Mark Piper (Wally) disappeared after the shoot and didn't make the premiere (or see the film as far as I knew). He emailed me for a copy which I sent recently - I hope he got it. I stole Mark from my friend Vince's student film 'Notes on the Apocalypse'. He took the cigar very seriously in the film. My regret was that I should have had him in an old tweed suit. Made him a throwback to the old days. He is great in the last scene when Cavner gives his maudlin speech about what he 'could have done.'. He is all reaction and the reaction is caring and cynical at the same time. He knows Cavner needs to 'get over it'. The good laugh in the early part of the film where they exchange 'That's it? That's it? That's all.' was improvised by Brad and Mark.

Carol showed up and acted in a goofy Gillette commercial for us. I thought she was great and a good sport so I cast her as Jason's level headed girlfriend. I always thought it was funny that everything Cavner did in his attempts to haunt just got blamed on her. A girl can only take so much.

The Ouija board was made for me by my cousin Dave and the scene took hours to shoot. Poor Jeremiah had to perform the whole thing three ways from three different angles. One angle with Brad in the shot and the other without (and just between you and me, I don't think he learned his lines). He had to act the overhead with Brad guiding the piece and without.  He also had to hit all the marks to spell the letters. It was important that the audience was ahead of him in spelling out the words.

I was also a big fan of 'Wrath of Khan' so I snuck it into the film for some inside fun.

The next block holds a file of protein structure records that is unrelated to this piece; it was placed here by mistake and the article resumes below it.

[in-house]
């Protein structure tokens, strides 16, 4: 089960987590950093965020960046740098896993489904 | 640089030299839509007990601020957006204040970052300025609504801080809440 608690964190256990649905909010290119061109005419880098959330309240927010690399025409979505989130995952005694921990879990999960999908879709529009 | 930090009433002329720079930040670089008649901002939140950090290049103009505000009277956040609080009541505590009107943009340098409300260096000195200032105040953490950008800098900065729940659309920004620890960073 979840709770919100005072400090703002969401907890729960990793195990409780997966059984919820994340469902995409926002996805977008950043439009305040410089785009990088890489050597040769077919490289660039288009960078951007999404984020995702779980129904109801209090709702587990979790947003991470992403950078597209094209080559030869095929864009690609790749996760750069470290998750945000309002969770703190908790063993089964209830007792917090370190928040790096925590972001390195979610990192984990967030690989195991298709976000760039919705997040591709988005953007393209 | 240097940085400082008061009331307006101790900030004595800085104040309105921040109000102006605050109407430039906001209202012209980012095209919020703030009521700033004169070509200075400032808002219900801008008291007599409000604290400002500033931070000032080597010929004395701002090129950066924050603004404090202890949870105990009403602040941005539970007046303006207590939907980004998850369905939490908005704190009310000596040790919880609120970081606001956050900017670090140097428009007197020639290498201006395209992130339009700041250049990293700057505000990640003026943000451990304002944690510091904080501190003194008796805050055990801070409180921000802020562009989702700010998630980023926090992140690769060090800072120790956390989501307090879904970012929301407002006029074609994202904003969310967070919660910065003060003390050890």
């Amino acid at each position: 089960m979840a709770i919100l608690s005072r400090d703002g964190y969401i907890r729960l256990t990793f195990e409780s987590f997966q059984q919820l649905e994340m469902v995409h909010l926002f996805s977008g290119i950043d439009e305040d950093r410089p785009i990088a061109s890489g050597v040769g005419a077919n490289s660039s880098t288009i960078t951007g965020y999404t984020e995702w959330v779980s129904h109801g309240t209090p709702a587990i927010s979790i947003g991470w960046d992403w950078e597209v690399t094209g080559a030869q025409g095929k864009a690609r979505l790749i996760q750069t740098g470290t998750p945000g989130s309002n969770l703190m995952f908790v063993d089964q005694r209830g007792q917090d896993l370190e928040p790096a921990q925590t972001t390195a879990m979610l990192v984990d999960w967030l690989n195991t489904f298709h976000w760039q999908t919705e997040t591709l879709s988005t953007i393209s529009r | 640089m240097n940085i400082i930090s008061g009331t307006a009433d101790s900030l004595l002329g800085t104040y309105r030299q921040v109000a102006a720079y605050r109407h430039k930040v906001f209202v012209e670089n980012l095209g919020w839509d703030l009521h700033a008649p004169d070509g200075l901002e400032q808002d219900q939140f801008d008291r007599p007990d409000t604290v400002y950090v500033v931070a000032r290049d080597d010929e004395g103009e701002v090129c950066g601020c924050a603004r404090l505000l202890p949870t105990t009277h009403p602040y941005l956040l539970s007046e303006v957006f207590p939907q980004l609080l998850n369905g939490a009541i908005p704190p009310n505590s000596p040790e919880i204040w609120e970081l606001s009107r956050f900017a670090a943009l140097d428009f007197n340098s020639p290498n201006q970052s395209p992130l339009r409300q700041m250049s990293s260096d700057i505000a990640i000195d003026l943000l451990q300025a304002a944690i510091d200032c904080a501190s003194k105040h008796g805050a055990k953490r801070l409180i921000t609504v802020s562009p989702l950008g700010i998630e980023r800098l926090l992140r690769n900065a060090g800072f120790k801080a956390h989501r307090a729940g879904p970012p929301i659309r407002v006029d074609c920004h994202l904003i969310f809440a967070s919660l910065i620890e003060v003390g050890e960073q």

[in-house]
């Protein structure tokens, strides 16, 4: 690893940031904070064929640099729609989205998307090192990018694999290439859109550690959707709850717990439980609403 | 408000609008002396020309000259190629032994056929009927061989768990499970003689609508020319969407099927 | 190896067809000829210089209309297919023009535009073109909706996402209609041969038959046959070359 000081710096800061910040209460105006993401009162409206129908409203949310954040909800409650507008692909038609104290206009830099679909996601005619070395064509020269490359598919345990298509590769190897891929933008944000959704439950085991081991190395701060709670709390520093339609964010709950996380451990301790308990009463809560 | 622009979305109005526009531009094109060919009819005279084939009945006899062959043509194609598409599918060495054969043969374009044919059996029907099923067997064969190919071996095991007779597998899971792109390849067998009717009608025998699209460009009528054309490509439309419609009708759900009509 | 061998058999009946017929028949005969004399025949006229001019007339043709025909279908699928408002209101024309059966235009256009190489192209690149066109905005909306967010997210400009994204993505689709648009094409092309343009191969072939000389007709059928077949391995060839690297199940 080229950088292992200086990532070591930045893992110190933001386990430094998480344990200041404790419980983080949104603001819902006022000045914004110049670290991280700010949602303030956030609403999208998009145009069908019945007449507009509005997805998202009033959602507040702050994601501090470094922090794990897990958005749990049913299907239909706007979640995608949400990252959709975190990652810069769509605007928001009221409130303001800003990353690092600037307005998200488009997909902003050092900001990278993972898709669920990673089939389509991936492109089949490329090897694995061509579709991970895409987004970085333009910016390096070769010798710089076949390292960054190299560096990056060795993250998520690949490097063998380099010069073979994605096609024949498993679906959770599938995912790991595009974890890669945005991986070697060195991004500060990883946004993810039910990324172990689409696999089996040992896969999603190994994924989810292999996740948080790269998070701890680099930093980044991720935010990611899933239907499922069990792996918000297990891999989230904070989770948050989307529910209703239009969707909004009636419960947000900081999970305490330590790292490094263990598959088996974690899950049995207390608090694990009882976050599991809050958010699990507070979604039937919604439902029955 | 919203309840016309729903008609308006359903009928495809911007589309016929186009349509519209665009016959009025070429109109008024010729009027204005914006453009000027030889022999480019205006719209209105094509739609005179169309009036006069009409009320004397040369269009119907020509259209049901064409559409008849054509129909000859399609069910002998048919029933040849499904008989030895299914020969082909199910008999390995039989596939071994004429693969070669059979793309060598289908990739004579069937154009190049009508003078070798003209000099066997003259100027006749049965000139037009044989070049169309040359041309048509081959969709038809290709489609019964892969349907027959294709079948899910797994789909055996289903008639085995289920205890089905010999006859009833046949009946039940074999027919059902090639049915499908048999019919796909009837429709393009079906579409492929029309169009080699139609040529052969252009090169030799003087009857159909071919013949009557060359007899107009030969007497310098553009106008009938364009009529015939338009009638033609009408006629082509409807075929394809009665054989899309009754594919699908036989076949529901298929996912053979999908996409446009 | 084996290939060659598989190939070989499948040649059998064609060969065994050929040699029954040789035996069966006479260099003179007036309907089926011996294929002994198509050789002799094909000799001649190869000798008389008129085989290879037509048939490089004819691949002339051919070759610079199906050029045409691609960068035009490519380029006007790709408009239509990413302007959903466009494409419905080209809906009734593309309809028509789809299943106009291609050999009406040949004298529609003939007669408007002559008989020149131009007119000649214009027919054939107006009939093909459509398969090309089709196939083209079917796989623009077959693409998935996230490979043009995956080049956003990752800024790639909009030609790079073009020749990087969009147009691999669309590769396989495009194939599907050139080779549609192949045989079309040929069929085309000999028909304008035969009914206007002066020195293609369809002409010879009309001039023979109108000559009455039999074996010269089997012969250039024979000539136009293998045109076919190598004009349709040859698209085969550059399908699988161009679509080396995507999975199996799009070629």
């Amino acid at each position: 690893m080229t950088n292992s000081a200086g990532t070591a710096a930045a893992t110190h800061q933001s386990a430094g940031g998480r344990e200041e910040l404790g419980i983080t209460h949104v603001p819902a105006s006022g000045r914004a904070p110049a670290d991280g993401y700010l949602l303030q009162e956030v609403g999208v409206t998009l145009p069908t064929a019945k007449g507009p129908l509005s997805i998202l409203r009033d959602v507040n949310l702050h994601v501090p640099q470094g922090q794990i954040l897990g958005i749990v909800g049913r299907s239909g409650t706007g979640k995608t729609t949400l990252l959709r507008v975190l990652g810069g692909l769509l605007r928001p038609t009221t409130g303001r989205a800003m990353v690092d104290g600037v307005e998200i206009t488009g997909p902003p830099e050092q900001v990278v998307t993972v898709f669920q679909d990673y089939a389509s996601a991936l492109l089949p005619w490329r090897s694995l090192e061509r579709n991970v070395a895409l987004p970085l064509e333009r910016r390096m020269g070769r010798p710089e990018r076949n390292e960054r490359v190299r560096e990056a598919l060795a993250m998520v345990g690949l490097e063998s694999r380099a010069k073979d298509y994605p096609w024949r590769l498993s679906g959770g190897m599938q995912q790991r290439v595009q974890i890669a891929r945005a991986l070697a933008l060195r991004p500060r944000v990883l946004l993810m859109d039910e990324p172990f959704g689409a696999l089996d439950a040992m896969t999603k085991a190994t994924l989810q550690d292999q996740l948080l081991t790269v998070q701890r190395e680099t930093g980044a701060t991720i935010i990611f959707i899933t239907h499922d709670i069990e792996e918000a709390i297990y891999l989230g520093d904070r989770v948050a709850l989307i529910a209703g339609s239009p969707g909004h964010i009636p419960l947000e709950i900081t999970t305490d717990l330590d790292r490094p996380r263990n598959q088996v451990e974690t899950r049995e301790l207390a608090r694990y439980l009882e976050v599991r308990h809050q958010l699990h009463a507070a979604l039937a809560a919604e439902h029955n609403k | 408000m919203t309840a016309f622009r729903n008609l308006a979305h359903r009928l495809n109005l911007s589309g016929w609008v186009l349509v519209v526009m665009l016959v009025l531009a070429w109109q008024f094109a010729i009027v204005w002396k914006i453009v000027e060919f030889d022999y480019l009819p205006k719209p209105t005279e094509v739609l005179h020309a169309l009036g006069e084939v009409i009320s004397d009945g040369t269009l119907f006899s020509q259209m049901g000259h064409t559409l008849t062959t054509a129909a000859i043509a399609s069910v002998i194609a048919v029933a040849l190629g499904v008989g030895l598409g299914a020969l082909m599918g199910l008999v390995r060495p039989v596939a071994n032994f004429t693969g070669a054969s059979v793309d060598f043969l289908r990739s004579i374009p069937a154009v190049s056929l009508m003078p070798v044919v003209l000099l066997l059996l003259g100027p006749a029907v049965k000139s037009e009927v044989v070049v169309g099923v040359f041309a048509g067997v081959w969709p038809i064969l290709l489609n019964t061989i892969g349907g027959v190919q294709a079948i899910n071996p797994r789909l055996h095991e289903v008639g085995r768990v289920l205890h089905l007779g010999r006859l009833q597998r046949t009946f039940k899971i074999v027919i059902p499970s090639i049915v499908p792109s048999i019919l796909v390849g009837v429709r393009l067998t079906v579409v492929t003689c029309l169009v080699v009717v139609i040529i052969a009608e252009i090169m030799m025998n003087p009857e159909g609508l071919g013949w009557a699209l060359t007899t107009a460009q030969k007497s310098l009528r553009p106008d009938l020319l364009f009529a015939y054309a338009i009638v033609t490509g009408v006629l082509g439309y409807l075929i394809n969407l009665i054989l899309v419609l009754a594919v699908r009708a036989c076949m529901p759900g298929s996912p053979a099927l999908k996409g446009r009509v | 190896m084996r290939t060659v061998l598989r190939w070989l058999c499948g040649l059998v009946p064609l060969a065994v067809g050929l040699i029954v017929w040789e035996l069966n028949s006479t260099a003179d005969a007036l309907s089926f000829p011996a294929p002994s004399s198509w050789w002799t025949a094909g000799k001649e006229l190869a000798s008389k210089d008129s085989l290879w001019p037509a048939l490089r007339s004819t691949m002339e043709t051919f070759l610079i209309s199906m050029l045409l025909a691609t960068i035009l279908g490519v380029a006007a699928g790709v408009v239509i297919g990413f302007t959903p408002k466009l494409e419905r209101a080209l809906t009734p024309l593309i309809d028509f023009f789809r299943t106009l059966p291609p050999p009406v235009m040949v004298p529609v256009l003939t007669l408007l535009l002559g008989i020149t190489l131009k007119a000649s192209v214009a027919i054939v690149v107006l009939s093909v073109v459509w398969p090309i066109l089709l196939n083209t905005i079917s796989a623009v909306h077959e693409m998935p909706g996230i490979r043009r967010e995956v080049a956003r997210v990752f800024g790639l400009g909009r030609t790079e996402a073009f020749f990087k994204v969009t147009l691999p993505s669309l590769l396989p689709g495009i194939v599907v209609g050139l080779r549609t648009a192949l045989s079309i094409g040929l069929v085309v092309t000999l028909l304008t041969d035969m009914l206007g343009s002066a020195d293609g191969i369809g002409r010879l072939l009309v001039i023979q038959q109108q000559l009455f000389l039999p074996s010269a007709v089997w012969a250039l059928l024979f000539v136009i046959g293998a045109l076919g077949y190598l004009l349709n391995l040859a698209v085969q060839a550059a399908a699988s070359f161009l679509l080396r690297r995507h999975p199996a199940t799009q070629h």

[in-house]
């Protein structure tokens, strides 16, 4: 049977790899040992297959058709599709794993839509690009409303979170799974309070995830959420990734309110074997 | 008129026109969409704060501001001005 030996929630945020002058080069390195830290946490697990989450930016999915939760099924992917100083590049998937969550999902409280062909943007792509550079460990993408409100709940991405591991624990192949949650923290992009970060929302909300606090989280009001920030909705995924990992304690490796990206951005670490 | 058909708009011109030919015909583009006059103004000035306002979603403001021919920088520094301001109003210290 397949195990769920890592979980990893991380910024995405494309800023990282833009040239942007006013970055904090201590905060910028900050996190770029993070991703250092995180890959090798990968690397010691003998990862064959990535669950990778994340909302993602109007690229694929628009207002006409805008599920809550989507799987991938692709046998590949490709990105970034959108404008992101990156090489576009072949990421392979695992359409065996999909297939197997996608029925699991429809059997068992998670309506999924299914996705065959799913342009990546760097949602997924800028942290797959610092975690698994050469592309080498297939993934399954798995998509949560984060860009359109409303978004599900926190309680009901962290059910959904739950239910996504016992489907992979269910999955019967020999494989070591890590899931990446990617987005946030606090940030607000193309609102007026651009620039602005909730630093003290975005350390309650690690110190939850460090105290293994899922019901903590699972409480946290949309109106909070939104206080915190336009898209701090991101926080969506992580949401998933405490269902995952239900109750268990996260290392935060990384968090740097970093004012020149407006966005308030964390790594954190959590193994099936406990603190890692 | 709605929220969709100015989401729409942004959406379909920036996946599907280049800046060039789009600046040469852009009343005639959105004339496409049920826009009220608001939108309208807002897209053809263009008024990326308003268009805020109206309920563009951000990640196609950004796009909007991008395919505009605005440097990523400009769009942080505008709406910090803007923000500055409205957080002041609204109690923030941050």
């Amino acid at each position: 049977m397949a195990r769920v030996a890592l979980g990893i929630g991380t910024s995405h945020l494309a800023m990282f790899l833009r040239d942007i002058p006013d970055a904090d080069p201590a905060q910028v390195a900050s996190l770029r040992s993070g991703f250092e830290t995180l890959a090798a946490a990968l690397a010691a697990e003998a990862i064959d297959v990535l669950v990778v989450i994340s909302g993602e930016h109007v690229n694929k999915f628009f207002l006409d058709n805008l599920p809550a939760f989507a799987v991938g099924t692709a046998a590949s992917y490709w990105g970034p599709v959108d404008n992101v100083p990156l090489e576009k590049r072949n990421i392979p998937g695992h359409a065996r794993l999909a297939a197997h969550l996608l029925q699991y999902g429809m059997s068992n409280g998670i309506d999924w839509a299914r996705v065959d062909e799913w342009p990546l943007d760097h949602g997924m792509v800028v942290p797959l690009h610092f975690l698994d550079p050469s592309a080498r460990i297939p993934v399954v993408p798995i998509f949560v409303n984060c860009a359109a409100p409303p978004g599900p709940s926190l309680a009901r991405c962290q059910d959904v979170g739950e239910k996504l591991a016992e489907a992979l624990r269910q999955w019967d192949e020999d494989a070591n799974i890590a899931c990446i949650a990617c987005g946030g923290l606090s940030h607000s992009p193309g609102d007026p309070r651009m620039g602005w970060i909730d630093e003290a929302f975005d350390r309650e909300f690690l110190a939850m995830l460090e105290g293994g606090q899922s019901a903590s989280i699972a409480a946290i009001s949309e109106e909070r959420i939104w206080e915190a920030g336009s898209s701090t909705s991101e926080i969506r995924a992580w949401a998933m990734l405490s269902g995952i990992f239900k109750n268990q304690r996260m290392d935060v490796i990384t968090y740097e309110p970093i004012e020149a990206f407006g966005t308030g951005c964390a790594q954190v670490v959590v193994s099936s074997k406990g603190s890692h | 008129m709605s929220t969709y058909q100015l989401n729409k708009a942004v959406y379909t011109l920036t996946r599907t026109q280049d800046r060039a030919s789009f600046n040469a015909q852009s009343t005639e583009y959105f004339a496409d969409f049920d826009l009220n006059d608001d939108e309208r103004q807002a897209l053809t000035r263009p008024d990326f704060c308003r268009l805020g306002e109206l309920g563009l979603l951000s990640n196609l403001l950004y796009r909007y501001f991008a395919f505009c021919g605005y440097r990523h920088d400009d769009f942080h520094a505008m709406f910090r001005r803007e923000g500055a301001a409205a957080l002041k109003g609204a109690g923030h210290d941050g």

I stole the composer Chad Desrochers from Vince's film 'Notes on the Apocalypse' as well. We listened to a few variations of themes he came up with and I really liked the quirky bit he came up with that became the score. It's playful and fun and riffs well on horror conventions when it needs to. I think tone is key to a film and I thought Chad did a great job juggling it. His sad piano cue near the end worked perfectly. I also asked him to come up with an arrangement for the end credits that encompassed all the themes and he pulled it off effortlessly.

On the whole we shot all the Wally and Cavner scenes over two days in February of '98.  We only had six hours in the hockey arena on day 2. It was a crew of three, Laureen, Vince and I. Vince lit the scenes, Laureen shot it and Vince worked the boom. I directed and the actors acted.

We shot three more days at Brad's house. We had a bigger crew with Lee and Derek doing the sound. Josy wore a producer hat with a smattering of set dressing on the side. I think the entire twenty minute film cost me $1500 dollars.


Haunting Cavner from M Achtenberg on Vimeo.